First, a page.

EESS talk - Student presentation on "Imprints of the urban environmental exposome on georeferenced brain images, affective functions, and cognition"


Event details

Date 05.03.2024
Hour 12:1512:45
Speaker Marco Vieira Ruas, LGB
Location Online
Category Conferences - Seminars
Event Language English
In the context of increasing lifespans, prevalent age-related brain disorders, and widespread urbanisa9on, understanding the relationship between the urban environmental exposomeand brain health is imperative. Beyond the beneficial effects of city living on infant survivaland upbringing, emerging evidence suggests its potential adverse effects on the brain. Given the significant burden of cognitive decline, associated depression, and other aging-related
brain disorders on global disability, investigating the influence of modifiable life factors on brain health becomes crucial. In our study, we analysed data stemming from the longitudinal CoLaus|PsyCoLaus cohort. We examined anxiety using the State Trait Anxiety Inventory (STAI) and well-being with the Global Assessment of Functioning (GAF). We tested individuals’ global cognitive performance with the Mini Mental State Examination (MMSE). From the nested BrainLaus project, we acquired brain data via magnetic resonance imaging (MRI), including regional brain volumes (ROI) and White MaTer (WM) tracts, assessed in relation to myelin content, axonal density, free water, and volume.We evaluated the urban environmental exposome around the participants’ home addresses using georeferenced data considering factors like vegetation (ARVI, NDVI), air pollution (NO2,PM10), night-time traffic noise, daylight radiation intensity and duration, public transport accessibility and Land Surface Temperature (LST). Our results indicate a spatial dependency for mood disorders and cognition in the city of Lausanne. Further, we observed significant associations between exposome variables, particularly vegetation, air pollution and LST, and mood disorders. Addi9onally, we identified spatial associations between ROI and mood/cognition. Employing a spatial interaction model, we determined specific thresholds of the environmental exposome, affecting the association between ROI and mood/cognition. Finally, we found a significant positive correlation between the free water content in specific brain WM tracts and LST. Our research underscores the impact of urban living on brain health and highlights the challenges posed by climate warming, offering valuable insights for futureurban planning and public health strategies.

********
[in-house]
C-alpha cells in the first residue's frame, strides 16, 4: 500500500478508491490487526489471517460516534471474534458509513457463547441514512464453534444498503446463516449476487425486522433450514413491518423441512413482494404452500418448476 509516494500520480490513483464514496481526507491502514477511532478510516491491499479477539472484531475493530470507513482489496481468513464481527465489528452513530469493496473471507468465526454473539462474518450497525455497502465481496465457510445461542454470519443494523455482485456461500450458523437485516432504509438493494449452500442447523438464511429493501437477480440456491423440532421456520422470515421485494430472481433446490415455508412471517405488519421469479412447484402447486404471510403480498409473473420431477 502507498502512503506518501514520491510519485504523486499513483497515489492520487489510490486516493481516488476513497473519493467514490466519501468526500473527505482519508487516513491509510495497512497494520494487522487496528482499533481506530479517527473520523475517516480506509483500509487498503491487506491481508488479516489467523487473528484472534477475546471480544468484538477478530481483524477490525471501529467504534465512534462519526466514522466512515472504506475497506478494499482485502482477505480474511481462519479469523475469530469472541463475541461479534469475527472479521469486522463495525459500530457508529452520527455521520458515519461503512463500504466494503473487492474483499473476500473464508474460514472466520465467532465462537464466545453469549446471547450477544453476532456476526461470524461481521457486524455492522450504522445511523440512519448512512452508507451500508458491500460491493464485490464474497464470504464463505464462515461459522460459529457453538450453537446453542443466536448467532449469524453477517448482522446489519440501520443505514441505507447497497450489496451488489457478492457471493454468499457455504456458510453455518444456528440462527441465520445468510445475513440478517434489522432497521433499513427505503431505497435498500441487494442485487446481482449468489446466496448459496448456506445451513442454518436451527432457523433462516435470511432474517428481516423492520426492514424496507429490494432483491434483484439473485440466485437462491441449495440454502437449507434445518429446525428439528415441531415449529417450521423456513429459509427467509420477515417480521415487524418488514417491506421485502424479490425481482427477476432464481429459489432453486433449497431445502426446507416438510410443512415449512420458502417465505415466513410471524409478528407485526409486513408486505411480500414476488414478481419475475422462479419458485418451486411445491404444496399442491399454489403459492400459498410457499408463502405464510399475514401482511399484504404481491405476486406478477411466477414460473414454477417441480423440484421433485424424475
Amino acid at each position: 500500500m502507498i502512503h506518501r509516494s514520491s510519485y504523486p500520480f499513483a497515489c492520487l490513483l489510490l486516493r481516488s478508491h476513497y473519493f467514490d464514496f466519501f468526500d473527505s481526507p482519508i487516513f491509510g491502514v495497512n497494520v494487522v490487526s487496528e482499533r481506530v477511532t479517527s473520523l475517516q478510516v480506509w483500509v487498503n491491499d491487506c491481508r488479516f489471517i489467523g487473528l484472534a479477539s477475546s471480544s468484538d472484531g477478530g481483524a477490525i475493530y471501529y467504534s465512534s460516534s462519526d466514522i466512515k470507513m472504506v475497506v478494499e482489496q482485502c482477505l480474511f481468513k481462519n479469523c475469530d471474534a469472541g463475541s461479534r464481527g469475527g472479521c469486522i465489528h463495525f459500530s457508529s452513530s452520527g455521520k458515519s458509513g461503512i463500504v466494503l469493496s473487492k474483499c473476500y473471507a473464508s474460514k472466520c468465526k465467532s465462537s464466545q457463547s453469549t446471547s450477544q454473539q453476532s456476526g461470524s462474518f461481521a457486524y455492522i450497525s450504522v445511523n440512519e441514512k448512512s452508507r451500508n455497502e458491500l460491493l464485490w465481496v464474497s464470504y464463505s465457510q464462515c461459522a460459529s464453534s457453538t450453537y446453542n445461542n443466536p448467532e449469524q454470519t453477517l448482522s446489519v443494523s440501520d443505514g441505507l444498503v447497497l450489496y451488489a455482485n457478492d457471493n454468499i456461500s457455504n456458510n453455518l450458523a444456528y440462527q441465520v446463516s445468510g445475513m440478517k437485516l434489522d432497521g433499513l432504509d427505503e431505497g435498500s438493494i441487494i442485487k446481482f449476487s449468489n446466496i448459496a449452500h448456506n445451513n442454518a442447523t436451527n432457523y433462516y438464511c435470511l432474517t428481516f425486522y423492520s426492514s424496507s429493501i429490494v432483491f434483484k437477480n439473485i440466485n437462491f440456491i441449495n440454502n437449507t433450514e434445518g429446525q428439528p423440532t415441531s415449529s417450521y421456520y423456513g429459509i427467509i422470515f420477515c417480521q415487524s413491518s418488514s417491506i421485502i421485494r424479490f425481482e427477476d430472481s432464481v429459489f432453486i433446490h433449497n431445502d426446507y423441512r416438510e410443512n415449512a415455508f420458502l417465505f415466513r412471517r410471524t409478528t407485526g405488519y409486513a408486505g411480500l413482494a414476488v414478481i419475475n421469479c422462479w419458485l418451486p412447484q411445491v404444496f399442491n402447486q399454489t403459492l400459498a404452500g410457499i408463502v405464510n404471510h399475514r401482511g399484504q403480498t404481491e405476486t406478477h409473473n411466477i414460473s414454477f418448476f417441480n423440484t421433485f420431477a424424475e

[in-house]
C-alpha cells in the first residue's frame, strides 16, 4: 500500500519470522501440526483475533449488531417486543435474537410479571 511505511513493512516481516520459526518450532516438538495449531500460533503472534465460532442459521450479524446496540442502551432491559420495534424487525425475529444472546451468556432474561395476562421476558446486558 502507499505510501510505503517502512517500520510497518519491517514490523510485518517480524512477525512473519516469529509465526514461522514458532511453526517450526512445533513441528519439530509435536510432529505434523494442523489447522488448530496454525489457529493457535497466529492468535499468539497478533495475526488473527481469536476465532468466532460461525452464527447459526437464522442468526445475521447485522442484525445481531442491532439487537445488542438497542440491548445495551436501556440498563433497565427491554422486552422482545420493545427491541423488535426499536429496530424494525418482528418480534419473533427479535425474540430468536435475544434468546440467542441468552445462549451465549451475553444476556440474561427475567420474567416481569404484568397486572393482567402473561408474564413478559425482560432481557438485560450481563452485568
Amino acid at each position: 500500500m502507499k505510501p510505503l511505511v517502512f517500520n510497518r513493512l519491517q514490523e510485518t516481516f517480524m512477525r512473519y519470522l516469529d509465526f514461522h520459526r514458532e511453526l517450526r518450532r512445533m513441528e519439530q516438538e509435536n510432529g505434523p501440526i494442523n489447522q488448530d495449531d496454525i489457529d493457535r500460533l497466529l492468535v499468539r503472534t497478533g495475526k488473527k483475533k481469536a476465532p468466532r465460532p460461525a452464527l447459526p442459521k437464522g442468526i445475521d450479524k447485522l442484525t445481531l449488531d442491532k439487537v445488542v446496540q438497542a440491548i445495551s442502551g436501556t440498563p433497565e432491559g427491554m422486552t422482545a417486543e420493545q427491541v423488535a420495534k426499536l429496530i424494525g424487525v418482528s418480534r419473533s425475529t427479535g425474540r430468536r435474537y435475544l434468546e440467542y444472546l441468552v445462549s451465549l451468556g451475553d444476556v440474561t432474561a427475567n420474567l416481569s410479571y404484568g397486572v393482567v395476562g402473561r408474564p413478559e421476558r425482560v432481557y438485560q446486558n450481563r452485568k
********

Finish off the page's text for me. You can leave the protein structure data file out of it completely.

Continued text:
Short Biography:
I was born in Aigle on 9th May 1992. I grew up in Bulle, where I accomplished all my mandatoryeducation and high school. Before starting EPFL, I served as a bartender and a tour guide at Maison Caillers in Broc for a few months, to fund an overseas trip to New-Zealand. There, I attended English language classes, obtained my CAE Advanced Cer9ficate, and enjoyed a memorable road trip. I studied environmental engineering at EPFL, where I obtained my
Masters in 2020. Subsequently, I worked for just shy of two years as a research assistant at the now-closed LASIG lab. I started my PhD in March 2022 under the supervision of Dr. Stéphane Joost and Pr. Bogdan Draganski, focusing on leveraging spatial analysis technics to unravel the potential impact of geographical space and the urban exposome on mood, cognition, and brain health. In my spare time, I enjoy climbing, hiking, skiing, as well as delving into

Practical information

  • General public
  • Free
  • This event is internal


  • EESS - IIE


  • Prof. Alcherio Martinoli, LGB


Mood cogni9on brain GIS spatial analysis